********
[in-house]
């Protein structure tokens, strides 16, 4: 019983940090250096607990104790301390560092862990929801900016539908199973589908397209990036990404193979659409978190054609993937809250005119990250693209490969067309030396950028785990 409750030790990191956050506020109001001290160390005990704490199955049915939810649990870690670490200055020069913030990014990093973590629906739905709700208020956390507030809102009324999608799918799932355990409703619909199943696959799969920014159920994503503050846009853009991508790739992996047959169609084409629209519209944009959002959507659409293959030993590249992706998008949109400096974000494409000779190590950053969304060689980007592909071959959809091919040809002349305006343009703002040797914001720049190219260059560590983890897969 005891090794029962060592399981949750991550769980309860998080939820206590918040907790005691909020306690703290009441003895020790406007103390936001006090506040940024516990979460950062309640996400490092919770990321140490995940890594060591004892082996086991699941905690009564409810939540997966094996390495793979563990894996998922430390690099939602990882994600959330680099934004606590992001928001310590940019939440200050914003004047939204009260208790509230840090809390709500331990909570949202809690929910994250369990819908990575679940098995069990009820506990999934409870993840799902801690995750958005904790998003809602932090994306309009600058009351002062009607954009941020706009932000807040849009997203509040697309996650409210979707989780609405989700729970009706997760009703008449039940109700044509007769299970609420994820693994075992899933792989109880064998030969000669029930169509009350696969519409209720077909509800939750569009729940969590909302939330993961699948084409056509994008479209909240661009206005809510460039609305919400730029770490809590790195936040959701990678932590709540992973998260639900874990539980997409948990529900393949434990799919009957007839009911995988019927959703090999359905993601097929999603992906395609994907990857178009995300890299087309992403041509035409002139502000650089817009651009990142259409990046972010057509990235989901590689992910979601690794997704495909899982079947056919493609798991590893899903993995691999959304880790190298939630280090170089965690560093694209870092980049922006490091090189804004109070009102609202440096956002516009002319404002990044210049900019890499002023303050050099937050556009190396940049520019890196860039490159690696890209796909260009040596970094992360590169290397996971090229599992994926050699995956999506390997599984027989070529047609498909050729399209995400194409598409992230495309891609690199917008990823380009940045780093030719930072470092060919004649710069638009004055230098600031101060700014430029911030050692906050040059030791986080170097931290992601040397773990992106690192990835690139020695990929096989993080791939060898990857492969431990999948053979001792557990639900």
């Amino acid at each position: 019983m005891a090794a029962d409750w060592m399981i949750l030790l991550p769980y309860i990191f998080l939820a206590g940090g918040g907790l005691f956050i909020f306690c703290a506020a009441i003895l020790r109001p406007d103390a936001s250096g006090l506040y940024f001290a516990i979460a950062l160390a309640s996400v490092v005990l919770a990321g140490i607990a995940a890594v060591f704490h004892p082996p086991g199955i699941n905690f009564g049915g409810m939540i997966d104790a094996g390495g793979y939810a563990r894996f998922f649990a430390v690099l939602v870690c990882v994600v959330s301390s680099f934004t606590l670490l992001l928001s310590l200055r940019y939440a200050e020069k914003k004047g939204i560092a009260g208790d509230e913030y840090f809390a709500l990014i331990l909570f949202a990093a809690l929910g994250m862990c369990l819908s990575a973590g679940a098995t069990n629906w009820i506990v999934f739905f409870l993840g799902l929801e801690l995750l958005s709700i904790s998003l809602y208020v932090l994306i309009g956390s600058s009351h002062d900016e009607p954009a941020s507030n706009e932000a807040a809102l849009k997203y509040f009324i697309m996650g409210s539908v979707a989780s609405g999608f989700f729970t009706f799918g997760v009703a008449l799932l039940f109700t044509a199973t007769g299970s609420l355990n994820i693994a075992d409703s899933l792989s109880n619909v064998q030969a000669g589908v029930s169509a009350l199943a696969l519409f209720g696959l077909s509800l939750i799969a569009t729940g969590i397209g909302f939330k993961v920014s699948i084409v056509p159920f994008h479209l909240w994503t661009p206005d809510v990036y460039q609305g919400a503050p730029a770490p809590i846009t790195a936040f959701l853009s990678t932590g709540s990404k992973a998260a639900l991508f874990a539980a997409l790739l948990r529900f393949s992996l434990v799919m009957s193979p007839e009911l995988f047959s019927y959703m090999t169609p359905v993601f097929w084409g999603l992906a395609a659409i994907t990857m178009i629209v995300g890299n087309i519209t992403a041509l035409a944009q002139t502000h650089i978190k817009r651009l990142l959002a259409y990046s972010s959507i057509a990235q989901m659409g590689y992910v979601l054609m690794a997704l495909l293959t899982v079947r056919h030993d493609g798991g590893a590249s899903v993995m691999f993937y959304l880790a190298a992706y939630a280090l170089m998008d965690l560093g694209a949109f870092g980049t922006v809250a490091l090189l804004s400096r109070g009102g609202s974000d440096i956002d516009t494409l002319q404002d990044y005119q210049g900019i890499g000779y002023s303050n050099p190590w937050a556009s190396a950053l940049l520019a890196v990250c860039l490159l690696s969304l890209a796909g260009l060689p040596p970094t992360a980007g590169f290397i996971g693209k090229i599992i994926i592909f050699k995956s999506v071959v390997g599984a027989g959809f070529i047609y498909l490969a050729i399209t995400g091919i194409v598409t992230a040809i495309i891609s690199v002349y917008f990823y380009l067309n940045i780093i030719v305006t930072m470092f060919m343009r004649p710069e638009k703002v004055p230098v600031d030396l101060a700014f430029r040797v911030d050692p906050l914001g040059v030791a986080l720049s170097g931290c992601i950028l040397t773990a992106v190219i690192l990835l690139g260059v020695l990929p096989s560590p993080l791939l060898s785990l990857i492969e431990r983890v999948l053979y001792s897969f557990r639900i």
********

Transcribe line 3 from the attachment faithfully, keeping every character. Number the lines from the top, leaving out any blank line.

């Amino acid at each position: 019983m005891a090794a029962d409750w060592m399981i949750l030790l991550p769980y309860i990191f998080l939820a206590g940090g918040g907790l005691f956050i909020f306690c703290a506020a009441i003895l020790r109001p406007d103390a936001s250096g006090l506040y940024f001290a516990i979460a950062l160390a309640s996400v490092v005990l919770a990321g140490i607990a995940a890594v060591f704490h004892p082996p086991g199955i699941n905690f009564g049915g409810m939540i997966d104790a094996g390495g793979y939810a563990r894996f998922f649990a430390v690099l939602v870690c990882v994600v959330s301390s680099f934004t606590l670490l992001l928001s310590l200055r940019y939440a200050e020069k914003k004047g939204i560092a009260g208790d509230e913030y840090f809390a709500l990014i331990l909570f949202a990093a809690l929910g994250m862990c369990l819908s990575a973590g679940a098995t069990n629906w009820i506990v999934f739905f409870l993840g799902l929801e801690l995750l958005s709700i904790s998003l809602y208020v932090l994306i309009g956390s600058s009351h002062d900016e009607p954009a941020s507030n706009e932000a807040a809102l849009k997203y509040f009324i697309m996650g409210s539908v979707a989780s609405g999608f989700f729970t009706f799918g997760v009703a008449l799932l039940f109700t044509a199973t007769g299970s609420l355990n994820i693994a075992d409703s899933l792989s109880n619909v064998q030969a000669g589908v029930s169509a009350l199943a696969l519409f209720g696959l077909s509800l939750i799969a569009t729940g969590i397209g909302f939330k993961v920014s699948i084409v056509p159920f994008h479209l909240w994503t661009p206005d809510v990036y460039q609305g919400a503050p730029a770490p809590i846009t790195a936040f959701l853009s990678t932590g709540s990404k992973a998260a639900l991508f874990a539980a997409l790739l948990r529900f393949s992996l434990v799919m009957s193979p007839e009911l995988f047959s019927y959703m090999t169609p359905v993601f097929w084409g999603l992906a395609a659409i994907t990857m178009i629209v995300g890299n087309i519209t992403a041509l035409a944009q002139t502000h650089i978190k817009r651009l990142l959002a259409y990046s972010s959507i057509a990235q989901m659409g590689y992910v979601l054609m690794a997704l495909l293959t899982v079947r056919h030993d493609g798991g590893a590249s899903v993995m691999f993937y959304l880790a190298a992706y939630a280090l170089m998008d965690l560093g694209a949109f870092g980049t922006v809250a490091l090189l804004s400096r109070g009102g609202s974000d440096i956002d516009t494409l002319q404002d990044y005119q210049g900019i890499g000779y002023s303050n050099p190590w937050a556009s190396a950053l940049l520019a890196v990250c860039l490159l690696s969304l890209a796909g260009l060689p040596p970094t992360a980007g590169f290397i996971g693209k090229i599992i994926i592909f050699k995956s999506v071959v390997g599984a027989g959809f070529i047609y498909l490969a050729i399209t995400g091919i194409v598409t992230a040809i495309i891609s690199v002349y917008f990823y380009l067309n940045i780093i030719v305006t930072m470092f060919m343009r004649p710069e638009k703002v004055p230098v600031d030396l101060a700014f430029r040797v911030d050692p906050l914001g040059v030791a986080l720049s170097g931290c992601i950028l040397t773990a992106v190219i690192l990835l690139g260059v020695l990929p096989s560590p993080l791939l060898s785990l990857i492969e431990r983890v999948l053979y001792s897969f557990r639900i």